Machine and see if I don't surprise you.


Obviously we can expect to see Reed back on this blog. I'm thinking Moe is one of the 2,000 men a year diagnosed with breast cancer. (Hey, at least it's fictional!) And here's a bit more about Reed. Please note that among his awards is the "Shamus Award" (and for today, he gets the "Seamus award"). But the most important part about him is that he would be eternally grateful if you now went and bought his book (or really, all of them). You can do that on the link right below.

About the author:

Reed Farrel Coleman has been called a hard-boiled poet by NPR's Maureen Corrigan and the noir poet laureate in the Huffington Press. He's published eleven novels—two under his pen name Tony Spinosa—in three series, and the stand-alone Tower co-written with award-winning Irish author Ken Bruen. Reed has won the Shamus Award for Best Novel of the Year three times, won the Barry and Anthony, and twice been nominated for the Edgar. He is a co-editor of The Lineup and was the editor of the anthology Hard Boiled Brooklyn. The former executive VP of Mystery Writers of America, Reed is an adjunct professor at Hofstra University. You can reach Reed on his website, Facebook, or Twitter.

Innocent Monster 

Saturday, October 9, 2010

Angels in My Life

Based on that title, you're expecting a mushy post, aren't you? Really?

It's like you don't even know me.

I mean the Anaheim Angels. Okay, right the Los Angeles Angels of Anaheim (but that's just so stupid; the Angels and Disneyland are NOT in Los Angeles. Sorry. Pet peeve on the loose).

The Angels have played a special part in my and Chris's (epic!) love story. Our first date was at an Angels game (June 12, 2004); we've managed a Angels game every year since (preferably in the Diamond Club. Ahem.), even last year post-chemo but in the midst of radiation we spent our anniversary at the Angels game (see photo to right: fake hair; fake eyelashes; real smiles).

But recently, we had the ultimate Angels experience. Well, ultimate in a year when they weren't going to see any post-season play (which is a nice way of saying they sucked).

We were guests of Bank of America in a Dugout Suite. Which is...Sweet!!! Check out these seats!! It's like he was pitching to us.

(real hair; real eyelashes; real happiness...and yeah, that sky's real too. We're standing, but our seats are right there. Right. There. Awesomeness.)
Dessert cart inside the suite. Oh. My. Gawd. Yeah, I went for that red velvet cake you see in the upper right. Did I mention the bar in the suite? Yep, that too. But back to the game...
Ok, so I had to use my zoom lens on this one, but still...I'm loving this shot. I may have a sports photographer career in my future. Or some next life. Truly an amazing experience to view the game this close up. It reminded me of the first time I sat really close up at a ballet. I was forth row center--close enough to hear the ballerinas grunt (occasionally), see their muscles quiver, and ...get sprayed with sweat following some otherwise spectacular spins. At this Angels game the crack of the bat was much louder, we could hear the players talking (and yelling), we could hear the umpire's calls clearly and even heard him "caution" the Oakland A's players who were getting a little, well, rude about his calls. We could even get dusty from the field.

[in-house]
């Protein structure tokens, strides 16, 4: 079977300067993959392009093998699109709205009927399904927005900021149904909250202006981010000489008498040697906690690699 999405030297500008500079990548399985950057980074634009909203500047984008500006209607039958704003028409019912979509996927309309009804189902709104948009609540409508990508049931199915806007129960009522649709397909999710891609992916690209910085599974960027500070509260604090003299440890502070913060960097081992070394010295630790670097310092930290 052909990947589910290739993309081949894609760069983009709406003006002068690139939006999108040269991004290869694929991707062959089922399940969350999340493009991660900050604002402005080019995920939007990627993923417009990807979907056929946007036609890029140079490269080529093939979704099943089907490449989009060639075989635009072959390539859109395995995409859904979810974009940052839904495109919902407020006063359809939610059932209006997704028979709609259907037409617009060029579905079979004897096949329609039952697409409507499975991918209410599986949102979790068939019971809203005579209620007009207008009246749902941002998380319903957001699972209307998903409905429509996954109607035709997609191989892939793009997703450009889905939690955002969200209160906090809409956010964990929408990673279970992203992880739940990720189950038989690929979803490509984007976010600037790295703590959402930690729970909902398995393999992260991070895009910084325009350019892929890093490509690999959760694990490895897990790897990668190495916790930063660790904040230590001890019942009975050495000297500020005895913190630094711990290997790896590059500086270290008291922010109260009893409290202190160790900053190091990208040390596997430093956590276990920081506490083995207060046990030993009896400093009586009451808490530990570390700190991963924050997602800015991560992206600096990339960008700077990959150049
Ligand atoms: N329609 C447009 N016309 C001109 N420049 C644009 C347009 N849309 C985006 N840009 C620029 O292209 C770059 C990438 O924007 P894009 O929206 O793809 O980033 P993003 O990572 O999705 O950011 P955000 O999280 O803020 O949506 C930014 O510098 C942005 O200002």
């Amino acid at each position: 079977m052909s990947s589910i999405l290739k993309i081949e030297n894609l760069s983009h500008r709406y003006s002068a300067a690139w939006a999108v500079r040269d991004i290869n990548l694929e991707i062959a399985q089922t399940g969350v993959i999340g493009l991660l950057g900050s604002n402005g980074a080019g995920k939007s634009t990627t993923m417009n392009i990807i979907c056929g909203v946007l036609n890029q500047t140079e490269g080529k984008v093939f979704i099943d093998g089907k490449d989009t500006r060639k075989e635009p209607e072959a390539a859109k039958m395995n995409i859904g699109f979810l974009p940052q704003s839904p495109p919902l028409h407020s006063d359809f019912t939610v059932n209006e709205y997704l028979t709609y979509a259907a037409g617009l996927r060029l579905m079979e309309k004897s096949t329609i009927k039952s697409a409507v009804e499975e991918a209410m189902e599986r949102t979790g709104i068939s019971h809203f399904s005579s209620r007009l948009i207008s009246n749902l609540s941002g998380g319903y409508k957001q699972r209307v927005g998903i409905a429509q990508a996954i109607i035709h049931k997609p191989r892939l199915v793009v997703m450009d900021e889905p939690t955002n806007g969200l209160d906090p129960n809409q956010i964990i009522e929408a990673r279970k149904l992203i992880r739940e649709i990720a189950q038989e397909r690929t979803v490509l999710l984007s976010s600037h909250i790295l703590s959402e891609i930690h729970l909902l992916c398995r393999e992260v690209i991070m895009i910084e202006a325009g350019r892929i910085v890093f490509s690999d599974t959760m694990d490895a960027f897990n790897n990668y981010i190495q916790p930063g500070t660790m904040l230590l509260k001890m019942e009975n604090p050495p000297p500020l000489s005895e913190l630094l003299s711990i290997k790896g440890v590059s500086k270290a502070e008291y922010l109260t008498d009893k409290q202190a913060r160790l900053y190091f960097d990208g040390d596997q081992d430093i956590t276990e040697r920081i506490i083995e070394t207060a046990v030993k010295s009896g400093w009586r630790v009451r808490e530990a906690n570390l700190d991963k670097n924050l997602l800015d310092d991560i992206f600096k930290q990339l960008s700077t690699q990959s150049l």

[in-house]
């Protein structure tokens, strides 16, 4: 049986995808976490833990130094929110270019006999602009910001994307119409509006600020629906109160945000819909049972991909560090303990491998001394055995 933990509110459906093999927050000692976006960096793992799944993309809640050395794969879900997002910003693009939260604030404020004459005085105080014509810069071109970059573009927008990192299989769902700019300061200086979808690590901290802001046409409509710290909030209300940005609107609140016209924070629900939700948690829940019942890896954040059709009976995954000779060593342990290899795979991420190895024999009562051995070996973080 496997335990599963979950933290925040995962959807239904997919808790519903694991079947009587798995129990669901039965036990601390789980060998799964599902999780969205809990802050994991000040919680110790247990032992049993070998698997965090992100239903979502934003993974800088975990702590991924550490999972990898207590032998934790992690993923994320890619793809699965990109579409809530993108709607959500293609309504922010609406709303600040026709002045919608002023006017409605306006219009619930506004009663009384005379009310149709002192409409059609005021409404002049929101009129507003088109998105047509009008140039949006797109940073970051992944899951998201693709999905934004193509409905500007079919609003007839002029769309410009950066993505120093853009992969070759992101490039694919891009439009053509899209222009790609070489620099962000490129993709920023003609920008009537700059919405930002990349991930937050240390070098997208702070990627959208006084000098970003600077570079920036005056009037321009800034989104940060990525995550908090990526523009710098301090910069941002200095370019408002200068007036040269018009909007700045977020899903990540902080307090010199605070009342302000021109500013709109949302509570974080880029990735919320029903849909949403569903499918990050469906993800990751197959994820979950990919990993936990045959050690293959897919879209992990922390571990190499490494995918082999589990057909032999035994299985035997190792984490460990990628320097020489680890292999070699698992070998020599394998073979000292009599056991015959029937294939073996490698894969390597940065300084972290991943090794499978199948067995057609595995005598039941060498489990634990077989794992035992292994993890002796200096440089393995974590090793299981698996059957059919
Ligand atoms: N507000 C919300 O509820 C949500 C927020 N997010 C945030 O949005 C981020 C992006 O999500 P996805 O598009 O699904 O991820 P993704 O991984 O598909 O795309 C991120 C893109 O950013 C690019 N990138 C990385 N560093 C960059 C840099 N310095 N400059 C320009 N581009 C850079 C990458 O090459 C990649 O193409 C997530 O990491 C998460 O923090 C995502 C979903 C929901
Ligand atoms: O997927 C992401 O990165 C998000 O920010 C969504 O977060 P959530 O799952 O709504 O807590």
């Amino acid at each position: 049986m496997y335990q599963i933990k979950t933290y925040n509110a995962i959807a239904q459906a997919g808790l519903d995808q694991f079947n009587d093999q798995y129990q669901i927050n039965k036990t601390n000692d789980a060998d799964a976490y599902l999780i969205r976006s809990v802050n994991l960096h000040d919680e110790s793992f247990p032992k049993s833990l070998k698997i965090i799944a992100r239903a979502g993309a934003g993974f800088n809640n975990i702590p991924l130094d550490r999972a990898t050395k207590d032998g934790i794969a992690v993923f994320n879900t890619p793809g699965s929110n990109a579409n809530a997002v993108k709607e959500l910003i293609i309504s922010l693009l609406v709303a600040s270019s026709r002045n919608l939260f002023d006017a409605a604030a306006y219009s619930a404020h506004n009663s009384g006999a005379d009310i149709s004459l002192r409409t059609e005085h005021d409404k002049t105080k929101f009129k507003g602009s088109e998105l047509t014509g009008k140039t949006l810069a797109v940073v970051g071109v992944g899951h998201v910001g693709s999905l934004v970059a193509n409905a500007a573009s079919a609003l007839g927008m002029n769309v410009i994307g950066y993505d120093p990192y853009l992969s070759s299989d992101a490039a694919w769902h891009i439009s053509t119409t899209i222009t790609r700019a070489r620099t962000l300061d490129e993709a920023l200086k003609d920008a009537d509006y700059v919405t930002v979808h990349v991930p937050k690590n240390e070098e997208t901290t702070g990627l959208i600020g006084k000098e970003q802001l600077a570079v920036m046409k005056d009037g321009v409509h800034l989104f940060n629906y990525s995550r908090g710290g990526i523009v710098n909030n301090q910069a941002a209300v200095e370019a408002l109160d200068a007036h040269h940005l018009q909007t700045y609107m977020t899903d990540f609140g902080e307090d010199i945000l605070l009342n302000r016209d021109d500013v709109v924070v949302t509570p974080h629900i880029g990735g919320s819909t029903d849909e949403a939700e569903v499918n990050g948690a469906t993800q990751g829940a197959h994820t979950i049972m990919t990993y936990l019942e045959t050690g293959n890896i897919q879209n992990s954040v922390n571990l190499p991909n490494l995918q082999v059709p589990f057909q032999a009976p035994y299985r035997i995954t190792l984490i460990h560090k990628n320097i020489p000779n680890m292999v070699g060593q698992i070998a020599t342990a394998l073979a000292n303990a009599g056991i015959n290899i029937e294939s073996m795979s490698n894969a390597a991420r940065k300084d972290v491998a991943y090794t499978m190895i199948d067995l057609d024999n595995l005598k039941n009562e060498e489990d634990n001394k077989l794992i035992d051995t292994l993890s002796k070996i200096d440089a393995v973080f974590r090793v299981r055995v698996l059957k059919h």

This shot was taken before the game started (and it was hot out, so most folks are inside the suite...where the bar and the food were), but gives you an idea just how cool our seats were.

Yep. Loving those Angels in my life.

Saturday, October 2, 2010

The Month of Pink

Happy October. And you know what that means. We are of course launched into Breast Cancer Awareness month. The Pink Ribbon Place kicked it off on Thursday night (September 30th--we were getting a jump on things) with a candlelight vigil. I did a brief M.C. stint for the event but mostly I enjoyed meeting and talking with the other survivors--including a young woman who was diagnosed with breast cancer at the age of 26. She was pregnant with her fourth child and her husband had been injured and was unemployed when she was diagnosed. She is in remission now, but tragically the baby, who was born healthy, died just a few weeks ago. I can't imagine the strength she has. She was there to speak to the crowd about her journey and how the Pink Ribbon Place helped her through (she had no insurance and couldn't get any health care providers to pay attention to her at first because she was "too young" for breast cancer.) Her three daughters played with Seamus, so he did his part too. An inspiring evening. And for the month of  October the lights on top of City Hall in Riverside will shine pink, to remind us all.

It's also been an exciting few weeks around our house. First, the Women of Achievement Luncheon (see post below), then some exciting news on the memoir agent search (not sharing yet...too soon!) and then an article came out in Inland Empire magazine featuring Seamus & me both as part of the "12 Local Survivors Tell Their Stories." (my picture even made the "table of contents"!!; that's it over to the right only it's not that blurry in the magazine).
I'm not too sure those links are all that useful (you may have to search through the online version of the magazine to find us (I'm on the page next to Ellen DeGeneres! Right after the article on Reese Witherspoon!  I'm like a Z-list celebrity! ;-) ). If I could post the article here, I would of course.

It's the month to wear pink, think pink, drink pink, your local breast cancer resource center!  Such as...The Pink Ribbon Place.  I'm just sayin'....